Review: ‘Irrational Man’ a search for purpose
For decades now, Woody Allen’s biggest problem has been that he is inevitably compared to Woody Allen.
If his latest film, “Irrational Man,” had been made by a complete nobody, it might be hailed as a deft, dark comedy of the soul. But since Woody has made countless outright brilliant deft, dark comedies of the soul — “Midnight in Paris,” “Vicki Cristina Barcelona,” “Crimes and Misdemeanors,” on and on — “Irrational Man” feels somewhat expected and not quite up to par.
More “Match Point” than “Manhattan,” “Irrational Man” follows philosophy professor Abe (a disheveled Joaquin Phoenix), a morose fellow who’s caught the existential angst virus. After he arrives at a small Rhode Island college to teach, he finds himself pursued by two women: fellow professor Rita (Parker Posey), who is unhappily married, and starry-eyed student Jill (Emma Stone).
Though he first leans toward Rita, there’s no satisfaction to be had there, so he eventually turns to Jill, all the while grappling with the pointlessness of his existence. But then he overhears a conversation in a restaurant, among people he’s never met, about an abuse of justice. Suddenly Abe’s life takes on a purpose: He will kill the abusive person and make the world a better place.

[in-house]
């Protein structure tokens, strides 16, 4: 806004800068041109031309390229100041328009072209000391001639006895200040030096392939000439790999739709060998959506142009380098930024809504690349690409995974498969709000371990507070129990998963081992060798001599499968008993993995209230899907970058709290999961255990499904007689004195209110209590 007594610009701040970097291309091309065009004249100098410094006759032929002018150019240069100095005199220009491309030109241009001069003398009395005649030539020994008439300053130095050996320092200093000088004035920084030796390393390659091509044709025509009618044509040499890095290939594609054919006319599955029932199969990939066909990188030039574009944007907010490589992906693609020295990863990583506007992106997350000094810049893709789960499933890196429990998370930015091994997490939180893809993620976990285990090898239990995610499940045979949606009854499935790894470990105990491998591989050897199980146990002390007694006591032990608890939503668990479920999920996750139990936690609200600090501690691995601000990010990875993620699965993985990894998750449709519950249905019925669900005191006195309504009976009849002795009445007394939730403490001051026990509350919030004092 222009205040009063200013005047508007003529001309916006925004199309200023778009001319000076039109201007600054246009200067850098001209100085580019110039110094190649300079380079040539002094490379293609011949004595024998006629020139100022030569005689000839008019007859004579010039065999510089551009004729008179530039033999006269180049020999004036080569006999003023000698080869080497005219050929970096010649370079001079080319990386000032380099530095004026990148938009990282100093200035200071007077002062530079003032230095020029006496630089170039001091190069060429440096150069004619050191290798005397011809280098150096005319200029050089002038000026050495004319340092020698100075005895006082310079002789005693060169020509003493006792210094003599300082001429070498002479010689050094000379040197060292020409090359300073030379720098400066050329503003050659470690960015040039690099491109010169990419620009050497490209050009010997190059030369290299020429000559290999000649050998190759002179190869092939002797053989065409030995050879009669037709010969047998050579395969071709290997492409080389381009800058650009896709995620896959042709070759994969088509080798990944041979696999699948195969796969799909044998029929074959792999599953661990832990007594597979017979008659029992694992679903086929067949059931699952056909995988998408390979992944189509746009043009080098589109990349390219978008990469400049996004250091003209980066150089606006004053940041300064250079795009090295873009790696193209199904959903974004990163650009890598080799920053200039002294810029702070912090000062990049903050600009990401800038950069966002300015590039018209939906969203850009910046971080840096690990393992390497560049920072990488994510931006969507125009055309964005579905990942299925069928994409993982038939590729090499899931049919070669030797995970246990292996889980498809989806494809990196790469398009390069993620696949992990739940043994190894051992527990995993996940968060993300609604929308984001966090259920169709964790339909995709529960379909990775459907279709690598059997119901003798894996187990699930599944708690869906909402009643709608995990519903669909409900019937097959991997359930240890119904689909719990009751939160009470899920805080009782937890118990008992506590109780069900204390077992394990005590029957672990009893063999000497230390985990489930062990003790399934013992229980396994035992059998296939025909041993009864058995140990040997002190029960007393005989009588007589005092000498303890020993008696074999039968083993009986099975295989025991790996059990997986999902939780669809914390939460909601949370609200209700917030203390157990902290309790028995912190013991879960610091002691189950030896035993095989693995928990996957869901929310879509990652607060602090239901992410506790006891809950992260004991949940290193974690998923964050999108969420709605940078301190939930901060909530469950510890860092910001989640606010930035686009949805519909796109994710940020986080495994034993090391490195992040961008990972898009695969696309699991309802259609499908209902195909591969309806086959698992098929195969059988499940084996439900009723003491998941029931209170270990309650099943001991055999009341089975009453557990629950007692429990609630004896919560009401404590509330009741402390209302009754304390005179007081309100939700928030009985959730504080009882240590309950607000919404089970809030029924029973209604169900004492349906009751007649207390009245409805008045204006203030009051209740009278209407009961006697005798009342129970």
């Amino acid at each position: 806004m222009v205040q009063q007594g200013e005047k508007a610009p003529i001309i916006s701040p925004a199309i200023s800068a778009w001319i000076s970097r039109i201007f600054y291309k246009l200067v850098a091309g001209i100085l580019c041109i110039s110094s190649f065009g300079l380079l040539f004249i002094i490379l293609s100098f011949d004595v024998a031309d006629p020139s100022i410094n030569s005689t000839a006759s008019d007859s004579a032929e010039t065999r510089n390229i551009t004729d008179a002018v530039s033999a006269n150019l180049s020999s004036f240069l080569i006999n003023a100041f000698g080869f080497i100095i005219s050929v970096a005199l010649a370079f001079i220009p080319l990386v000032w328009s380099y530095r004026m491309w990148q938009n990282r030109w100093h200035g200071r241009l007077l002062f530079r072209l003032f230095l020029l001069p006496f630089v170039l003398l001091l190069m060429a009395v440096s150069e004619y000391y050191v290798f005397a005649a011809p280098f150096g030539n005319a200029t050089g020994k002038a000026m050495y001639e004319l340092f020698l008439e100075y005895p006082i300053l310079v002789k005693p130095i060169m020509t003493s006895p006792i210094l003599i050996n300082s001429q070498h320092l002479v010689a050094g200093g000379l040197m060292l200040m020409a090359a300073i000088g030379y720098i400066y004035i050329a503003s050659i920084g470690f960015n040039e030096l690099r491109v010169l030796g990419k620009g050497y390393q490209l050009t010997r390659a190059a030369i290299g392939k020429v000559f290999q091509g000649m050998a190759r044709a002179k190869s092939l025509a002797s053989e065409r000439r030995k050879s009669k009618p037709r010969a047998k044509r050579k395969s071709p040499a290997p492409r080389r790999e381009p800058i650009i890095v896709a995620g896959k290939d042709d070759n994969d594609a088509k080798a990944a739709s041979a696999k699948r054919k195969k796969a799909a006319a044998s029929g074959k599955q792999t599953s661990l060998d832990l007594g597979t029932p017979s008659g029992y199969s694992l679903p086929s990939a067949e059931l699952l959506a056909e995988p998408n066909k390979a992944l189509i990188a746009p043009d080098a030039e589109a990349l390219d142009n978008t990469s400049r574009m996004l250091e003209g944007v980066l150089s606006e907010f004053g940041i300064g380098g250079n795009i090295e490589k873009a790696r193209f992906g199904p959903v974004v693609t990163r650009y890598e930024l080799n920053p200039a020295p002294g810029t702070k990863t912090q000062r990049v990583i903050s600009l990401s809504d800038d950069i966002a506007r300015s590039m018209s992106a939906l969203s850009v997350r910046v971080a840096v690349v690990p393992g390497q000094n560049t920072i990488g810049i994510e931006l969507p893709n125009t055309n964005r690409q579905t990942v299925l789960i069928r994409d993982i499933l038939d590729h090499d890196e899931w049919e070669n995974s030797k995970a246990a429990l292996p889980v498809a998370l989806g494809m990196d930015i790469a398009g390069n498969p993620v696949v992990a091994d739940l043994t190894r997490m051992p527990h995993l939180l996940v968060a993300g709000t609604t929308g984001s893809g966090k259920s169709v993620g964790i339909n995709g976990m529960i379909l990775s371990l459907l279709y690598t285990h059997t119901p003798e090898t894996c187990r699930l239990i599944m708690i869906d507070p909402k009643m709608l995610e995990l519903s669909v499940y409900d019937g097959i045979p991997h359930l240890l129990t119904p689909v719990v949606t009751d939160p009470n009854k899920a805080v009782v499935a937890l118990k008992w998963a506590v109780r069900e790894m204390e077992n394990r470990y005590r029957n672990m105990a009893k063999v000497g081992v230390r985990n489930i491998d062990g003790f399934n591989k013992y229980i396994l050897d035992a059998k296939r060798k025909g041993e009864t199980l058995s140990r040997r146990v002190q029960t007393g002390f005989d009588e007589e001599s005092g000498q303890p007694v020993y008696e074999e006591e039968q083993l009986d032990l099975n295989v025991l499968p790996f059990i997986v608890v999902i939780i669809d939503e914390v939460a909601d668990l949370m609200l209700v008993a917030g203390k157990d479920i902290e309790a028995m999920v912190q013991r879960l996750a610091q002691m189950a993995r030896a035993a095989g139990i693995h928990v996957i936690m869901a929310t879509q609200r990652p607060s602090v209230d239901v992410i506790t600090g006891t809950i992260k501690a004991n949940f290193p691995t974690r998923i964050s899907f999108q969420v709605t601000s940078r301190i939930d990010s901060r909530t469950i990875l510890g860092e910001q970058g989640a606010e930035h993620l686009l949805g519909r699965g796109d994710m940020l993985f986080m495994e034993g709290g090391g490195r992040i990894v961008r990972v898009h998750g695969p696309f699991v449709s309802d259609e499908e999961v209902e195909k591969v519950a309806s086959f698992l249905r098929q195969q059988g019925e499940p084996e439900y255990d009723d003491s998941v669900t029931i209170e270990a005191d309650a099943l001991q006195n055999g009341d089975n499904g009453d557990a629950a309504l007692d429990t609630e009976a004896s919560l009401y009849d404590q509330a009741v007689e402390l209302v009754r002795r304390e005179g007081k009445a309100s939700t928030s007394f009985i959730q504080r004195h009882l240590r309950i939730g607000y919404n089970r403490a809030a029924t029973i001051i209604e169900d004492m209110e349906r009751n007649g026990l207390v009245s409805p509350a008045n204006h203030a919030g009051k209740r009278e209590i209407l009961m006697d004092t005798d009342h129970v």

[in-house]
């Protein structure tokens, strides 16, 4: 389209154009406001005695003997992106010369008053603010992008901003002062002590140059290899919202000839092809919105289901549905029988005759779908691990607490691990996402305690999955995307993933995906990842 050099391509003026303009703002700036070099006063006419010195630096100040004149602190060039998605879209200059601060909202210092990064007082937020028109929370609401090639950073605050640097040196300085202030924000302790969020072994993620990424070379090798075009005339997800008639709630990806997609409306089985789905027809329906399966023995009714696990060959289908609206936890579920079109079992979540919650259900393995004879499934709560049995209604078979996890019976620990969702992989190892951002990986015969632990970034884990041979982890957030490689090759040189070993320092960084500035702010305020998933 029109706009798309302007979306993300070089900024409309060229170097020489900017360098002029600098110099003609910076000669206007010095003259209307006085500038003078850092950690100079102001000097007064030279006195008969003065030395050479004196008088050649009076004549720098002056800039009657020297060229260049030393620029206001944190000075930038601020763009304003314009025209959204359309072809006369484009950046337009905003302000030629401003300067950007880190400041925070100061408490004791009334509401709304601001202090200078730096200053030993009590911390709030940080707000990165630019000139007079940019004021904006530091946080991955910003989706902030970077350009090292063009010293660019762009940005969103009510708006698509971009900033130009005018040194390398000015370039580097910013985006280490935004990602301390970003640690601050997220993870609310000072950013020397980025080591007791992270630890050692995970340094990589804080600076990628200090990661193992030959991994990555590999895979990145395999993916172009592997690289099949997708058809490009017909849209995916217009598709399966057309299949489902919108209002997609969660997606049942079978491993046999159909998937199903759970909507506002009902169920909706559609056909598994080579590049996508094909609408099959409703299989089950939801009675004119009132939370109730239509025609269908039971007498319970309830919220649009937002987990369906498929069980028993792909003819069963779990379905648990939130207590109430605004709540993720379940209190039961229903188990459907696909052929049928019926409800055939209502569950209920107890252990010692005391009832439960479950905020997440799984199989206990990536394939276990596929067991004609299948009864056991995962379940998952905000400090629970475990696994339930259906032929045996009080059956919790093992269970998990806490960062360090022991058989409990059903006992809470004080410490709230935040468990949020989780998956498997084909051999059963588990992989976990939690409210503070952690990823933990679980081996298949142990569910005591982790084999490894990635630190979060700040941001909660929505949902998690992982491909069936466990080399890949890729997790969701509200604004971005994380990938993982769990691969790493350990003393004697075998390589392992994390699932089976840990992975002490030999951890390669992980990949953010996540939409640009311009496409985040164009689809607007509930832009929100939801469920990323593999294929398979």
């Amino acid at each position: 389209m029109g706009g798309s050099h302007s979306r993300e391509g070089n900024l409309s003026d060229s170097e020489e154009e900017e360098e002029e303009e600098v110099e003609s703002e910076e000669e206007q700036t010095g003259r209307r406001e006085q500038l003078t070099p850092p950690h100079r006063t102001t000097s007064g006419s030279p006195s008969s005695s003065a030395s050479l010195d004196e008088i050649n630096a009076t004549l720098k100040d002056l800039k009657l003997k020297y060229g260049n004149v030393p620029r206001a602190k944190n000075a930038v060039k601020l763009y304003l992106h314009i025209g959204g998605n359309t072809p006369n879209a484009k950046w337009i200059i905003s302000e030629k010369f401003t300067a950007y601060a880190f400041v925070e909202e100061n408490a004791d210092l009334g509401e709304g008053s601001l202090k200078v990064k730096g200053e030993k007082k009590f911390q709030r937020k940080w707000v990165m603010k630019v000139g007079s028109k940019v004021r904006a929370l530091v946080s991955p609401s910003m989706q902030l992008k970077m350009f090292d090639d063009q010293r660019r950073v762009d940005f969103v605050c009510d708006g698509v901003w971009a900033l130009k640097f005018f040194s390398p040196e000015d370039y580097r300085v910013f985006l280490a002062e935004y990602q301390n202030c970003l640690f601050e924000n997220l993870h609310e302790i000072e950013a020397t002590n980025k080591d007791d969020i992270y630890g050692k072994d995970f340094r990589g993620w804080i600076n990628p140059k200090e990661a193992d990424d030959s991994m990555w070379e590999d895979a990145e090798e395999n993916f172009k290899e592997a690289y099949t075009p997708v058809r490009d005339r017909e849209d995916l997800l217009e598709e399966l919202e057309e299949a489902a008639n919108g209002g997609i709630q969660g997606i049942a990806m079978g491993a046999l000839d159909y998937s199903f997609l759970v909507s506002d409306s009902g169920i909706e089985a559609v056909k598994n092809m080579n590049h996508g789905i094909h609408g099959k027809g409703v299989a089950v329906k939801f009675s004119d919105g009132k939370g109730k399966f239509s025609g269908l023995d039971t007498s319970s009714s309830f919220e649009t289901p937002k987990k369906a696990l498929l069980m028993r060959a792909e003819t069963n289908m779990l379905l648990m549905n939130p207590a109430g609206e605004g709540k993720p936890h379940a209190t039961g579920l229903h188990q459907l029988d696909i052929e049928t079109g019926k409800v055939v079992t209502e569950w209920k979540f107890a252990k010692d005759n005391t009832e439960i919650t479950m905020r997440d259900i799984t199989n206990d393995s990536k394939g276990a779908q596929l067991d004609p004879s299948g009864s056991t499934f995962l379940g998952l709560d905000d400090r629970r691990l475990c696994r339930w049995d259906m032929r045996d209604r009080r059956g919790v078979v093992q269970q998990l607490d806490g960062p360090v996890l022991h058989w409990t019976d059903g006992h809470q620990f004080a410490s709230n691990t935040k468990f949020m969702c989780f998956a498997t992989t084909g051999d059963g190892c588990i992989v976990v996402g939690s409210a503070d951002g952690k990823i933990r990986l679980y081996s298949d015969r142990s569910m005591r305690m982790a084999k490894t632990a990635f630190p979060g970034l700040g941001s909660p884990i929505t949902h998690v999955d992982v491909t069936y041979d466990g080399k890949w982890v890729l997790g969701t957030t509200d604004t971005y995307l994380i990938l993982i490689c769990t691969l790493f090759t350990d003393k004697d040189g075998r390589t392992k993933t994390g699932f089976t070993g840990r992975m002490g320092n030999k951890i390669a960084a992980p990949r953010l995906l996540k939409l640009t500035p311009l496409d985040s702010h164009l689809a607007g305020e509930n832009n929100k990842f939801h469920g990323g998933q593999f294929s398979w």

Invigorated by his sudden usefulness, Abe comes up with a perfect plan, which eventually turns out not to be all that perfect. The innocent Jill becomes embroiled in Abe’s scheme to her own obvious detriment. And things slowly fall apart.
All three leads are good, but the film’s climax seems a bit convenient and its issues somewhat broad. At the age of 79, Woody Allen is still a formidable filmmaker (“Blue Jasmine” was just two years ago). But he is also, inevitably, Woody Allen.
Rated R for some language and sexual content
Running time: 96 minutes